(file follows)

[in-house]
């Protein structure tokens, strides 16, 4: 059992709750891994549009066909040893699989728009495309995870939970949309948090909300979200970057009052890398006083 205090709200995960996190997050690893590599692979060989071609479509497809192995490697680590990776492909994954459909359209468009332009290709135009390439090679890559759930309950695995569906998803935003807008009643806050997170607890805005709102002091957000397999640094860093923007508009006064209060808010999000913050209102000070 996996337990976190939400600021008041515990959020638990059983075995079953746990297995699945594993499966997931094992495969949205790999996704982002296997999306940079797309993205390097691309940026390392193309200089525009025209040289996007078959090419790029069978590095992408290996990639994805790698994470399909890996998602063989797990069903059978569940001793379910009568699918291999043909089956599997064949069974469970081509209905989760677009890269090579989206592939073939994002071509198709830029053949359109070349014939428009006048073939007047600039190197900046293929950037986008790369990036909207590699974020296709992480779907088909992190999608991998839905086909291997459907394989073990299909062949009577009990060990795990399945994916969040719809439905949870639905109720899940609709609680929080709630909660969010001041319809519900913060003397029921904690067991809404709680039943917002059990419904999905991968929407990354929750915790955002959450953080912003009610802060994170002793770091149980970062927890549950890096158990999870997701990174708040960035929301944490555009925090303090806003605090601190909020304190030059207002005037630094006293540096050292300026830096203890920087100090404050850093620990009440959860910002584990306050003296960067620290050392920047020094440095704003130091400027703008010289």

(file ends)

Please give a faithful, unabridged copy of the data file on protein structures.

[in-house]
């Protein structure tokens, strides 16, 4: 059992709750891994549009066909040893699989728009495309995870939970949309948090909300979200970057009052890398006083 205090709200995960996190997050690893590599692979060989071609479509497809192995490697680590990776492909994954459909359209468009332009290709135009390439090679890559759930309950695995569906998803935003807008009643806050997170607890805005709102002091957000397999640094860093923007508009006064209060808010999000913050209102000070 996996337990976190939400600021008041515990959020638990059983075995079953746990297995699945594993499966997931094992495969949205790999996704982002296997999306940079797309993205390097691309940026390392193309200089525009025209040289996007078959090419790029069978590095992408290996990639994805790698994470399909890996998602063989797990069903059978569940001793379910009568699918291999043909089956599997064949069974469970081509209905989760677009890269090579989206592939073939994002071509198709830029053949359109070349014939428009006048073939007047600039190197900046293929950037986008790369990036909207590699974020296709992480779907088909992190999608991998839905086909291997459907394989073990299909062949009577009990060990795990399945994916969040719809439905949870639905109720899940609709609680929080709630909660969010001041319809519900913060003397029921904690067991809404709680039943917002059990419904999905991968929407990354929750915790955002959450953080912003009610802060994170002793770091149980970062927890549950890096158990999870997701990174708040960035929301944490555009925090303090806003605090601190909020304190030059207002005037630094006293540096050292300026830096203890920087100090404050850093620990009440959860910002584990306050003296960067620290050392920047020094440095704003130091400027703008010289």